Every year a small “Gem Fest” is held on the Central Queensland
Gemields in Australia.
This year my wife and I visited after a few years break from going.
This area has towns such as Emerald, Sapphire and Rubyvale. The names
are not just decorative touches although Emerald was named by an early
exployer after the grass colour and doesn’t have any gems of that
type. Emerald is the large population centre of the area with a
population of 12000.
Anakie (38 kms from Emerald) consists of a Pub, Information centre,
ambulance centre, local hall and (may be) a dozen houses. This year
was its thirtenth Gemfest - physically this consisted of a large
Marquee Tent, The hall, and about seventy small stalls and tailgaters.
Gems in the rough as well as faceted and complete jewellery was
available in all price ranges from $1 to well err… $1 000 000.
A few items of interst that caught my eye.
An ex-electronics serviceman (now a Gemmologist) has started up a
cottage industry supplying and making lower cost Gemmology equipment.
Amongst other things, he makes “fibre optic” systems in a variety of
arrangements for examining, displaying, and photographing stones and
Most of these units have a standard dichroic 50 watt halogen lamp
for the light source (as used for household lighting). Mains powered
units were fan cooled and fitted with a light dimmer. 12 volt units
for field use were fitted with a 20 watt lamp and not fan cooled. The
fibre optic bundle was fitted with an alloy sleeve that was held in an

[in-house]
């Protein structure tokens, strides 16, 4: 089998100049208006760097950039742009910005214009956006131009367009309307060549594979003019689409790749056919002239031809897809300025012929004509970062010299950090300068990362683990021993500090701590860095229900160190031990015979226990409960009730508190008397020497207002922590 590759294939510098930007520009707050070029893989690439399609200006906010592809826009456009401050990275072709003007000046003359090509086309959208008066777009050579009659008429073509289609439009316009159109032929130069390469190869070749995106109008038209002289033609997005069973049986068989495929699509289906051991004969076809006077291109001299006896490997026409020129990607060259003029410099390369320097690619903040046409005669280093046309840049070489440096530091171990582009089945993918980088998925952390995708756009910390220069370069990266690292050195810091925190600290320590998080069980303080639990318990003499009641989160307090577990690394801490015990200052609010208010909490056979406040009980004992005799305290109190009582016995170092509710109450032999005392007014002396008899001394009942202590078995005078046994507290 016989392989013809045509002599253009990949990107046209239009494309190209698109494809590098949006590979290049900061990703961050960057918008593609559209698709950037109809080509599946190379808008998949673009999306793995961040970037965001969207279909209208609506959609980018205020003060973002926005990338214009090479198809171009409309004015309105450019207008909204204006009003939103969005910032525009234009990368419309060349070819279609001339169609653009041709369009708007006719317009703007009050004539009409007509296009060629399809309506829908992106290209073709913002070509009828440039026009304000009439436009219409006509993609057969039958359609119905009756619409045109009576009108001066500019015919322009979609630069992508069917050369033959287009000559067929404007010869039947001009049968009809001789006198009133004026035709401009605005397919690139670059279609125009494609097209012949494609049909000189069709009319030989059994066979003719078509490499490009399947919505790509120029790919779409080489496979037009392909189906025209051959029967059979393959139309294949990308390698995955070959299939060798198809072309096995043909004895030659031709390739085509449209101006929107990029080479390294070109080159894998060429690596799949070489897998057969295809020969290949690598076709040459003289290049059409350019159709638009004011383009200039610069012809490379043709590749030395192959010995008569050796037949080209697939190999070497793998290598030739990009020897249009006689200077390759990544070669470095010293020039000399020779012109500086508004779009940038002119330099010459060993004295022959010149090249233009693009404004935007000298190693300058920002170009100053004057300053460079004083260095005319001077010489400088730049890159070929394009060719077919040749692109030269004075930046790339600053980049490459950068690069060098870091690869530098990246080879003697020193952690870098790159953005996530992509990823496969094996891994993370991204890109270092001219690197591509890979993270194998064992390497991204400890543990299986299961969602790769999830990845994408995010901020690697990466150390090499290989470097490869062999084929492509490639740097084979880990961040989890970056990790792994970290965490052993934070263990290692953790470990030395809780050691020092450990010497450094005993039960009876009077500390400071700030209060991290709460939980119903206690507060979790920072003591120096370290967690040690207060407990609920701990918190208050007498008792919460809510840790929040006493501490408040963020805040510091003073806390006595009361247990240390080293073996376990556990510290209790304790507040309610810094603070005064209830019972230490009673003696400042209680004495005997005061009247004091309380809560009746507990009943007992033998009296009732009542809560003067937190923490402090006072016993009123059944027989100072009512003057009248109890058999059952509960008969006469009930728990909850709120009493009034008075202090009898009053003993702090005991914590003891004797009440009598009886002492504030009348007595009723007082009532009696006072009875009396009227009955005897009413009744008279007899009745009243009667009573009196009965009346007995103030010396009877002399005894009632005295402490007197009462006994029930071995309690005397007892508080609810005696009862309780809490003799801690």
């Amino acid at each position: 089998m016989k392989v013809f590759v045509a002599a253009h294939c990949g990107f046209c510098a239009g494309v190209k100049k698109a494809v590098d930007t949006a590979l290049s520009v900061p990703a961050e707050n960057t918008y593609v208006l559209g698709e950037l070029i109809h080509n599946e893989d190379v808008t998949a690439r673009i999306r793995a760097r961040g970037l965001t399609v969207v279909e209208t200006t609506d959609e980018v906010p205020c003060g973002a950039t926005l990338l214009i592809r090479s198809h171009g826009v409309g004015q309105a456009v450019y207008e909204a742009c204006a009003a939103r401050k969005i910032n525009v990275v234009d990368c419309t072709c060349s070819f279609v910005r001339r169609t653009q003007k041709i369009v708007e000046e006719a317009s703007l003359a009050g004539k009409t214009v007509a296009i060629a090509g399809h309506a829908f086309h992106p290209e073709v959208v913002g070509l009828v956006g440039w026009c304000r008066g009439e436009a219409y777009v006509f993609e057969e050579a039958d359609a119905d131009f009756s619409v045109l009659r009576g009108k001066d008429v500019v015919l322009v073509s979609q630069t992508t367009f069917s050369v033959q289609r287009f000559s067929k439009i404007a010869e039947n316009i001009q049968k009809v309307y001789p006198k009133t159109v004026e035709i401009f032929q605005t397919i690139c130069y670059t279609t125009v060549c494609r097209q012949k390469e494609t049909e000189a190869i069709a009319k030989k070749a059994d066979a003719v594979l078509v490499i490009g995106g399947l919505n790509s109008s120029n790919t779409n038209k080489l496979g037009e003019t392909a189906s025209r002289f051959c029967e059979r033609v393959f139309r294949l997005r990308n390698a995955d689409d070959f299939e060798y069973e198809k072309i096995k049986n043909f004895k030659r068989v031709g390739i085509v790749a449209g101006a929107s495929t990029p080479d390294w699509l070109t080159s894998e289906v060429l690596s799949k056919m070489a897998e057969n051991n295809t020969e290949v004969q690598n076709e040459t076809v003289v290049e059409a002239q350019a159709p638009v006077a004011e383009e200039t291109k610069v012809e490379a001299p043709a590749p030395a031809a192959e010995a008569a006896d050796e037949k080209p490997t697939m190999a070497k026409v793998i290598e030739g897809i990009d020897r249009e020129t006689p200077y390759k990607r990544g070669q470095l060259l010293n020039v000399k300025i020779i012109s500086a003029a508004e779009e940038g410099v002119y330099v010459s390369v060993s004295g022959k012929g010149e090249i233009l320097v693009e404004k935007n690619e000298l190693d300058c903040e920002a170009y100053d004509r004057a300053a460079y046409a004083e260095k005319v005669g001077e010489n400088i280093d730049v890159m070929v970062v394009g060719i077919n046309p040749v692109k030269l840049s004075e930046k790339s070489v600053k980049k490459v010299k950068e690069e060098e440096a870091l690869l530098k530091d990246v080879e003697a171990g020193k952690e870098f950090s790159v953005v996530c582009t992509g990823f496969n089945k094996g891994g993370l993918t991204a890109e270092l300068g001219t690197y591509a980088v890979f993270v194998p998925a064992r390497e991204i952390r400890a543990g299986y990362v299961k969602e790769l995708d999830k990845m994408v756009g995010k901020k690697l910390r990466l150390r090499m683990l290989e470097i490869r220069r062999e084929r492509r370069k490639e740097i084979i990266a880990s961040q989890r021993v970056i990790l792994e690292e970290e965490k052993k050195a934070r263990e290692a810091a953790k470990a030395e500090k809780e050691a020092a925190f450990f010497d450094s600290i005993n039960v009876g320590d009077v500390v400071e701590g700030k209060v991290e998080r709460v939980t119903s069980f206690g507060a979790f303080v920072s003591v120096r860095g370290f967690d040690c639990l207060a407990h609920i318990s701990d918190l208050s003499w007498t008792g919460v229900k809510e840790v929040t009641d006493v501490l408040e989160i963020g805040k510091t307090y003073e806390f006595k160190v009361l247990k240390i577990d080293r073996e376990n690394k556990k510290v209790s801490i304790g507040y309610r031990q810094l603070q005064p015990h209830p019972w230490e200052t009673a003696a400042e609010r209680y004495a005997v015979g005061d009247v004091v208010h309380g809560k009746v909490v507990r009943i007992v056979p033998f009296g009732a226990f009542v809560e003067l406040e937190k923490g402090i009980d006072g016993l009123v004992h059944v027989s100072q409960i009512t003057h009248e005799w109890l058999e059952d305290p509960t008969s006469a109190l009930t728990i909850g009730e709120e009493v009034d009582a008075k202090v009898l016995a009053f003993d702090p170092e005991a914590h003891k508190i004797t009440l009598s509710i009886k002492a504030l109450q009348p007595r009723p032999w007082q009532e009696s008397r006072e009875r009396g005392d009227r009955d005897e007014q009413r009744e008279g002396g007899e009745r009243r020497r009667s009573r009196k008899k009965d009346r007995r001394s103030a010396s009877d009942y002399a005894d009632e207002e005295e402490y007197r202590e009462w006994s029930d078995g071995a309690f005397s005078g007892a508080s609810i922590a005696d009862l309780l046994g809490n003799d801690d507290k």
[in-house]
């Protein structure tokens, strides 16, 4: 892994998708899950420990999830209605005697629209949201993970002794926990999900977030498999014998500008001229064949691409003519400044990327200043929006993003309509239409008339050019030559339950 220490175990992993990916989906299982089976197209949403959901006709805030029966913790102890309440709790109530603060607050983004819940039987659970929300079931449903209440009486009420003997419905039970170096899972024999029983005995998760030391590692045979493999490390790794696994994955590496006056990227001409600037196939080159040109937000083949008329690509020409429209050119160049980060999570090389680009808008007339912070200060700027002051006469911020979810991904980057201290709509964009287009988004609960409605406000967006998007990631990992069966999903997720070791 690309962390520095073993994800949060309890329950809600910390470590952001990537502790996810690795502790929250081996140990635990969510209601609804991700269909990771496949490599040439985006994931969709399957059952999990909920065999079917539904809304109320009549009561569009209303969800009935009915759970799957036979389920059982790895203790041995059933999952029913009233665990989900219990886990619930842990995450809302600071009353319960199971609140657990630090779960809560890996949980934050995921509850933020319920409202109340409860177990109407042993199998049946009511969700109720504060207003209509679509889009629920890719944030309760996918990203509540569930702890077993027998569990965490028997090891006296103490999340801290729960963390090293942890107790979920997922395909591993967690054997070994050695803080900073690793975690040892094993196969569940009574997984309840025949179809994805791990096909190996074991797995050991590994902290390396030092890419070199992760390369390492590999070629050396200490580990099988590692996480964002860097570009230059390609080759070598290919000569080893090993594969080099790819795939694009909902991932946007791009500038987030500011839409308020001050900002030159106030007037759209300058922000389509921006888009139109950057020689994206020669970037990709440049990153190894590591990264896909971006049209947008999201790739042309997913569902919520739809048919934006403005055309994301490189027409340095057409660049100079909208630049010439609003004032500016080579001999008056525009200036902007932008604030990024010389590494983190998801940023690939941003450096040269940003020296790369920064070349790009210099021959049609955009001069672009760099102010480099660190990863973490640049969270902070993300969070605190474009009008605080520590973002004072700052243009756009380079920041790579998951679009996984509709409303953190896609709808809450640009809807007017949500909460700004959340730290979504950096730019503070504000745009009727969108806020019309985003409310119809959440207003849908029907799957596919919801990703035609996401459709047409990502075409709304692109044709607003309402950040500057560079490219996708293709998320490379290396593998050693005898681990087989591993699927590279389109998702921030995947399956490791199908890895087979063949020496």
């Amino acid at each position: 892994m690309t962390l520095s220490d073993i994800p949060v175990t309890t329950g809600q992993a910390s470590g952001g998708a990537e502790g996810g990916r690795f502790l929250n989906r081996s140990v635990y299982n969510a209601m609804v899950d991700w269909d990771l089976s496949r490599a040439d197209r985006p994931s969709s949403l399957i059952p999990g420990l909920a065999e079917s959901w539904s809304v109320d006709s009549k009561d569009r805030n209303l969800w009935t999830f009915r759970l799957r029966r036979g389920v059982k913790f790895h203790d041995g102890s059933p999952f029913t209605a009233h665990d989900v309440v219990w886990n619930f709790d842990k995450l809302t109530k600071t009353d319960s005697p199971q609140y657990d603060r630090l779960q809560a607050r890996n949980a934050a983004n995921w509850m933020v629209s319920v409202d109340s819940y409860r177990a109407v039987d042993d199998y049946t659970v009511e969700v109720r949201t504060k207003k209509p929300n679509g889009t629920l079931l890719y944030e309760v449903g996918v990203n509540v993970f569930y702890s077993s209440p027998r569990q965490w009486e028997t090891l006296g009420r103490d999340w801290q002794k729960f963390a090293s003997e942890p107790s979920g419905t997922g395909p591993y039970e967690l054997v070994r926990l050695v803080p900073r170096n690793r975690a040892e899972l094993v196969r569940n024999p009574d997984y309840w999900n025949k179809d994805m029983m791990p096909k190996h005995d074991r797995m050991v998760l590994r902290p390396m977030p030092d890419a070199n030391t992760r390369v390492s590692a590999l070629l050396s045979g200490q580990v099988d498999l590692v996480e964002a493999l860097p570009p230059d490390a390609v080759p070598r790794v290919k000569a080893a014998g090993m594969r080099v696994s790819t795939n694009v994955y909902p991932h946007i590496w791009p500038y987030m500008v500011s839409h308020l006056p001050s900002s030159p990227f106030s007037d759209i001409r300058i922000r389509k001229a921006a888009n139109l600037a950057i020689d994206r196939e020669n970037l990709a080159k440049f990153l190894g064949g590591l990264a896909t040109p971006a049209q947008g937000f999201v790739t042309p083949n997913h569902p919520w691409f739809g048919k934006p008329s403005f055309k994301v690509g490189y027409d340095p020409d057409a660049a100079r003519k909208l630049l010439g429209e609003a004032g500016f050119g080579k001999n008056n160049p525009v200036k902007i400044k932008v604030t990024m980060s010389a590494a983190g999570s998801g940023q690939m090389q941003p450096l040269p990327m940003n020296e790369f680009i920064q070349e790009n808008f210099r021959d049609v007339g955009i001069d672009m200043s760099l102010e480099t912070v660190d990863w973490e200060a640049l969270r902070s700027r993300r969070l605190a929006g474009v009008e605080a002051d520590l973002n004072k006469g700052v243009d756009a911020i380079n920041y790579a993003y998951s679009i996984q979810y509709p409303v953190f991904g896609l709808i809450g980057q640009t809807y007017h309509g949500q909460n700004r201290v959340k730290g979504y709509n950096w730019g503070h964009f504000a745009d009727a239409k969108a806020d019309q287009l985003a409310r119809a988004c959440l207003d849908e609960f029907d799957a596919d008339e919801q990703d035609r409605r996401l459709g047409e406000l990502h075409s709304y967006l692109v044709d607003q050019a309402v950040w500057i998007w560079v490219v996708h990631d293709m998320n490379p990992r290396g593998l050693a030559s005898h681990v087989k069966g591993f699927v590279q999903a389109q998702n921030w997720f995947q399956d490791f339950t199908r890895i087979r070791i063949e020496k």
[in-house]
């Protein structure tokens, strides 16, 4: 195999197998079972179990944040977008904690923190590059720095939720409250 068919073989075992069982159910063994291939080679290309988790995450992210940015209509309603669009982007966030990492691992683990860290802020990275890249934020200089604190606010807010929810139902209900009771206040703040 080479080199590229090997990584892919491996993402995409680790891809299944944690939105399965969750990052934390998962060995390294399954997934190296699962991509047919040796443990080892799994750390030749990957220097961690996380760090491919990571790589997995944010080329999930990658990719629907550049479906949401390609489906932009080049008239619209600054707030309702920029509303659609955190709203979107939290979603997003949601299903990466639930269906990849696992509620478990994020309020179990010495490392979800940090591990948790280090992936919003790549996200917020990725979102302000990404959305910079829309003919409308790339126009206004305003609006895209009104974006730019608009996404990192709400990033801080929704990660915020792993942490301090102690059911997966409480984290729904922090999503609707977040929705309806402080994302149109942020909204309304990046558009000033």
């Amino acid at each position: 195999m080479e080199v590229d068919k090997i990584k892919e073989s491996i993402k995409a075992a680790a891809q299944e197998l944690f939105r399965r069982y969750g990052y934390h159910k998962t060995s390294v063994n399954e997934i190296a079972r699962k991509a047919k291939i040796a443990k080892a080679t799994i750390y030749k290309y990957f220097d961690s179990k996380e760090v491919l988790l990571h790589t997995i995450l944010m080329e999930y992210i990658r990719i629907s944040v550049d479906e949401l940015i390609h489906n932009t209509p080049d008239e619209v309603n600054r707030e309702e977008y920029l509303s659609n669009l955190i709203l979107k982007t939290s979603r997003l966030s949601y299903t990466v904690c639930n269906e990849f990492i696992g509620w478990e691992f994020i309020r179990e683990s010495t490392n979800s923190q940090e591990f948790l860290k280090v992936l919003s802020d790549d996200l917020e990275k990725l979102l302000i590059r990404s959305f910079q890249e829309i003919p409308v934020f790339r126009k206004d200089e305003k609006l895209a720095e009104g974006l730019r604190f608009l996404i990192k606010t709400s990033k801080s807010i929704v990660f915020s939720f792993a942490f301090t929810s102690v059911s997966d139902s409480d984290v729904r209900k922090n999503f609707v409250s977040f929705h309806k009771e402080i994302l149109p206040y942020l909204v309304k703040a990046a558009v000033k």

alloy housing on the case by a single screw.
A bundle about 10mm in diameter was selling well for people to
inspect rough stones (saphire rough was commonly being shown) for
inclusions and colour prior to cutting. Another bundle divided into
three forming two parallel straight line light sources a few inches
apart with a third forming a top point light source for photographing
with digital cameras. A ring light unit was available - formed at the
end of one of these bundles.
A low cost light source for refractometers used a couple of yellow
leds of very narrow bandwith. Whilst not monochronomic, it is close
to it: small, convenient, and able to be powered by batteries for
field use. It was demonstrated and tested by several people whilst I
was there and often was bought by the testers.
Polariscopes on display were made from camera polarising filters that
had the polarising material removed and better material retro-fitted.
He stated that the filter holders were ideal but demonstrated that the
new polaroid material was much better.
He had written two manuals in simplified language to help students
and non-technical persons - “The Effective Use of Gemmological
Instruments” and “Using Light Effectively with Gemmological
Instruments”. These were photocopied and spiral bound.
Lastly, he had a device on display that could distinguish "good"
diamonds from those “heat treated” for colour - I think I got that
right - I was more interested in the fibre optics. This unit could
also distinguish certain other gems that looked identical by checking
the UV light conducted through them.
All these items were cottage industry and lacked the polish of mass
produced or expensive items but they worked and at a fraction of the
A Foredom flex shaft clone was at another stand. I think this was
chinese made. Apart from the foot control this was a true “clone” in
apearance. The motor looked the same, and the handpiece was a close
copy of the number thirty handpiece. I didn’t disconnect it to check
but I wouldn’t be at all surprised if it wasn’t interchangeable.
Going by appearances, I wouldn’t be surprised if it wasn’t truely
identical but made cheaper.
With the Australian Dollar at its current level, many people were
looking at cheaper equipment.
Well that’s my little report. If people want some more info then I
can supply some more and contact addresses. I DO NOT have any
financial or other interest in the companies supplying the gear
described, just a good curiosity.